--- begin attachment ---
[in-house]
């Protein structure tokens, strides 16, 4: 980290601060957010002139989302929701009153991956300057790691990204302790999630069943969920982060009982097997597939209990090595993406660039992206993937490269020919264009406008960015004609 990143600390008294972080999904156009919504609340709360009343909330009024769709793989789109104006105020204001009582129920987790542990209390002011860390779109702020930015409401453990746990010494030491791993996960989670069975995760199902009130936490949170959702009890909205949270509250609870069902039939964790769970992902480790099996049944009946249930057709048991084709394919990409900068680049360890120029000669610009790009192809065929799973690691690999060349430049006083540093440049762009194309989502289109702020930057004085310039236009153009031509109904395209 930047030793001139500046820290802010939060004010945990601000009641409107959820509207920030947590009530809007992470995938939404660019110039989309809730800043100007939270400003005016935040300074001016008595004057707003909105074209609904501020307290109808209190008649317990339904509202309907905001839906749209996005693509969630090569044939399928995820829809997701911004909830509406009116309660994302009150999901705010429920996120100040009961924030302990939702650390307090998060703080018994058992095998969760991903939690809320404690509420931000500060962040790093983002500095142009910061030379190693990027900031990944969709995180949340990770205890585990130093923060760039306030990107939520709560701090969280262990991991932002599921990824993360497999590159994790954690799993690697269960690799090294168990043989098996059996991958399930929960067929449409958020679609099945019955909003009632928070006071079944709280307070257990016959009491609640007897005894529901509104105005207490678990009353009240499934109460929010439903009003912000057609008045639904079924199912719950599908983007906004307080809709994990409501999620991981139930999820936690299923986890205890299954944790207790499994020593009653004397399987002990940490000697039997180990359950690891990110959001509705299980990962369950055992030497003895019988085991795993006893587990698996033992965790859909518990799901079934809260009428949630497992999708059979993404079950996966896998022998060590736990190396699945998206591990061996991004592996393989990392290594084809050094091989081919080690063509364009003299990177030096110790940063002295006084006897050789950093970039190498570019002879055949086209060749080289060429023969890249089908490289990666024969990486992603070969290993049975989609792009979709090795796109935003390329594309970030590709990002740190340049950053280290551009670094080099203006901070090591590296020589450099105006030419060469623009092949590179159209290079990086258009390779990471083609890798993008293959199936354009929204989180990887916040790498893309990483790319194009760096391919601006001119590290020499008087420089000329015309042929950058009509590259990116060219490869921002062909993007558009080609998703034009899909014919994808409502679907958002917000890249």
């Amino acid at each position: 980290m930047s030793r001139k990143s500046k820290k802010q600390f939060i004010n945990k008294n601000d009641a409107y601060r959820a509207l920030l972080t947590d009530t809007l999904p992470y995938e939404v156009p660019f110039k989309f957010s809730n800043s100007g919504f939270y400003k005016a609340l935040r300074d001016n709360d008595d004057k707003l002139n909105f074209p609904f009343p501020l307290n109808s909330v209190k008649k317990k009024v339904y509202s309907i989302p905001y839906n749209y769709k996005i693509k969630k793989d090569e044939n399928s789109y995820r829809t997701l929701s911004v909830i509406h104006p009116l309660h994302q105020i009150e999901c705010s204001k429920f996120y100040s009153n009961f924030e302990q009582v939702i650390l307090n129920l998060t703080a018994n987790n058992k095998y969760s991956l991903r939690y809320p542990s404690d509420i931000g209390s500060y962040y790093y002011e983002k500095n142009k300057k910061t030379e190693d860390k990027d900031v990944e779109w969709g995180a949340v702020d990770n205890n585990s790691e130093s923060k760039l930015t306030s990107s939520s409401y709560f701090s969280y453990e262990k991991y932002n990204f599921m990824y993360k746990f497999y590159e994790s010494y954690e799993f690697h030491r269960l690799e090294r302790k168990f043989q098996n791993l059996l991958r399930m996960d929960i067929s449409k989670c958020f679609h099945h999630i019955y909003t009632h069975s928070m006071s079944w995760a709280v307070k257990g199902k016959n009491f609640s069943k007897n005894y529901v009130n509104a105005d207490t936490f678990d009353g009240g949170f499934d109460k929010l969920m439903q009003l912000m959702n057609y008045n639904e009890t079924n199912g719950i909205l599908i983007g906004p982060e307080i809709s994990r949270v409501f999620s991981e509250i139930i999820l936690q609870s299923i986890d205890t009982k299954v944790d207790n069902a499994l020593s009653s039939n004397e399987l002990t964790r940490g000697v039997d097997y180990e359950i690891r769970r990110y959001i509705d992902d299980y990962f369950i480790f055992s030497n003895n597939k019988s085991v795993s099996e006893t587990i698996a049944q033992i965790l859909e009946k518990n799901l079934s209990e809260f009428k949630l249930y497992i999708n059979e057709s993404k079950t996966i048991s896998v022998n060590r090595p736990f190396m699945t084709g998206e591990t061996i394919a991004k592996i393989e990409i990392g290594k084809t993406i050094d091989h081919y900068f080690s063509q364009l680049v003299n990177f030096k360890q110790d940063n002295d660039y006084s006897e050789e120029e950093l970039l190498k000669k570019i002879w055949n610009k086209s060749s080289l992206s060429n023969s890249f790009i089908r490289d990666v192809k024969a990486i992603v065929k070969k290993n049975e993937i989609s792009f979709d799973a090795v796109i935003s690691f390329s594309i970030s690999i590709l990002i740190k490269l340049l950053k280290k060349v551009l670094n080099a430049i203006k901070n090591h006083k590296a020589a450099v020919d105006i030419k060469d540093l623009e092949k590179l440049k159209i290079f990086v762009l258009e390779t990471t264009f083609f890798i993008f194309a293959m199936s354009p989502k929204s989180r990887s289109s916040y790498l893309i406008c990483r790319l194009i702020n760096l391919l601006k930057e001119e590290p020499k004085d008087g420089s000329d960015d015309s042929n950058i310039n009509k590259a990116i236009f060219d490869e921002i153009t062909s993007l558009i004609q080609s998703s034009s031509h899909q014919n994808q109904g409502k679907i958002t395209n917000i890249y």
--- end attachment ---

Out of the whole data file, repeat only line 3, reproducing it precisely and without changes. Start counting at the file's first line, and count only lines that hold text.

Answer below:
């Amino acid at each position: 980290m930047s030793r001139k990143s500046k820290k802010q600390f939060i004010n945990k008294n601000d009641a409107y601060r959820a509207l920030l972080t947590d009530t809007l999904p992470y995938e939404v156009p660019f110039k989309f957010s809730n800043s100007g919504f939270y400003k005016a609340l935040r300074d001016n709360d008595d004057k707003l002139n909105f074209p609904f009343p501020l307290n109808s909330v209190k008649k317990k009024v339904y509202s309907i989302p905001y839906n749209y769709k996005i693509k969630k793989d090569e044939n399928s789109y995820r829809t997701l929701s911004v909830i509406h104006p009116l309660h994302q105020i009150e999901c705010s204001k429920f996120y100040s009153n009961f924030e302990q009582v939702i650390l307090n129920l998060t703080a018994n987790n058992k095998y969760s991956l991903r939690y809320p542990s404690d509420i931000g209390s500060y962040y790093y002011e983002k500095n142009k300057k910061t030379e190693d860390k990027d900031v990944e779109w969709g995180a949340v702020d990770n205890n585990s790691e130093s923060k760039l930015t306030s990107s939520s409401y709560f701090s969280y453990e262990k991991y932002n990204f599921m990824y993360k746990f497999y590159e994790s010494y954690e799993f690697h030491r269960l690799e090294r302790k168990f043989q098996n791993l059996l991958r399930m996960d929960i067929s449409k989670c958020f679609h099945h999630i019955y909003t009632h069975s928070m006071s079944w995760a709280v307070k257990g199902k016959n009491f609640s069943k007897n005894y529901v009130n509104a105005d207490t936490f678990d009353g009240g949170f499934d109460k929010l969920m439903q009003l912000m959702n057609y008045n639904e009890t079924n199912g719950i909205l599908i983007g906004p982060e307080i809709s994990r949270v409501f999620s991981e509250i139930i999820l936690q609870s299923i986890d205890t009982k299954v944790d207790n069902a499994l020593s009653s039939n004397e399987l002990t964790r940490g000697v039997d097997y180990e359950i690891r769970r990110y959001i509705d992902d299980y990962f369950i480790f055992s030497n003895n597939k019988s085991v795993s099996e006893t587990i698996a049944q033992i965790l859909e009946k518990n799901l079934s209990e809260f009428k949630l249930y497992i999708n059979e057709s993404k079950t996966i048991s896998v022998n060590r090595p736990f190396m699945t084709g998206e591990t061996i394919a991004k592996i393989e990409i990392g290594k084809t993406i050094d091989h081919y900068f080690s063509q364009l680049v003299n990177f030096k360890q110790d940063n002295d660039y006084s006897e050789e120029e950093l970039l190498k000669k570019i002879w055949n610009k086209s060749s080289l992206s060429n023969s890249f790009i089908r490289d990666v192809k024969a990486i992603v065929k070969k290993n049975e993937i989609s792009f979709d799973a090795v796109i935003s690691f390329s594309i970030s690999i590709l990002i740190k490269l340049l950053k280290k060349v551009l670094n080099a430049i203006k901070n090591h006083k590296a020589a450099v020919d105006i030419k060469d540093l623009e092949k590179l440049k159209i290079f990086v762009l258009e390779t990471t264009f083609f890798i993008f194309a293959m199936s354009p989502k929204s989180r990887s289109s916040y790498l893309i406008c990483r790319l194009i702020n760096l391919l601006k930057e001119e590290p020499k004085d008087g420089s000329d960015d015309s042929n950058i310039n009509k590259a990116i236009f060219d490869e921002i153009t062909s993007l558009i004609q080609s998703s034009s031509h899909q014919n994808q109904g409502k679907i958002t395209n917000i890249y």